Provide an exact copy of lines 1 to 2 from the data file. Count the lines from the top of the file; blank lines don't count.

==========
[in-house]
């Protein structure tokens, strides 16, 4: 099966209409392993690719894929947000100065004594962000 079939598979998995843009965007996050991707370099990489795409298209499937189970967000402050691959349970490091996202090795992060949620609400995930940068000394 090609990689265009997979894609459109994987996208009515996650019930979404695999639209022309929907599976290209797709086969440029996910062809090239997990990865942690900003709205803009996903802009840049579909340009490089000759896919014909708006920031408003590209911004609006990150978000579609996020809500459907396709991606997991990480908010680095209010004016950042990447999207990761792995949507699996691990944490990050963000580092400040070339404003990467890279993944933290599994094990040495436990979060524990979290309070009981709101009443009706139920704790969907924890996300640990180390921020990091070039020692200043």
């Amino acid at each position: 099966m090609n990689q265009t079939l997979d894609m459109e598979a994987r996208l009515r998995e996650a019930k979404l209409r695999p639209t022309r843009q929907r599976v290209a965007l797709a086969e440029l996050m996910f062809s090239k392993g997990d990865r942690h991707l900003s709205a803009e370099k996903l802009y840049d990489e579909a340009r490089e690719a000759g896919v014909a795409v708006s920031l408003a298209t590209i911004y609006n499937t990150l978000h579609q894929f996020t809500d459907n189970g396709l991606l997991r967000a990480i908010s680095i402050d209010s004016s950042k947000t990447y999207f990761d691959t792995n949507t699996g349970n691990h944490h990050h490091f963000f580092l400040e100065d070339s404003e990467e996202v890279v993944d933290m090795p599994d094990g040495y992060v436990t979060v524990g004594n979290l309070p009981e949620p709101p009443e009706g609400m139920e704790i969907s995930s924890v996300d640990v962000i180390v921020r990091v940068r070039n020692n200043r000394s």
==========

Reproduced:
[in-house]
């Protein structure tokens, strides 16, 4: 099966209409392993690719894929947000100065004594962000 079939598979998995843009965007996050991707370099990489795409298209499937189970967000402050691959349970490091996202090795992060949620609400995930940068000394 090609990689265009997979894609459109994987996208009515996650019930979404695999639209022309929907599976290209797709086969440029996910062809090239997990990865942690900003709205803009996903802009840049579909340009490089000759896919014909708006920031408003590209911004609006990150978000579609996020809500459907396709991606997991990480908010680095209010004016950042990447999207990761792995949507699996691990944490990050963000580092400040070339404003990467890279993944933290599994094990040495436990979060524990979290309070009981709101009443009706139920704790969907924890996300640990180390921020990091070039020692200043």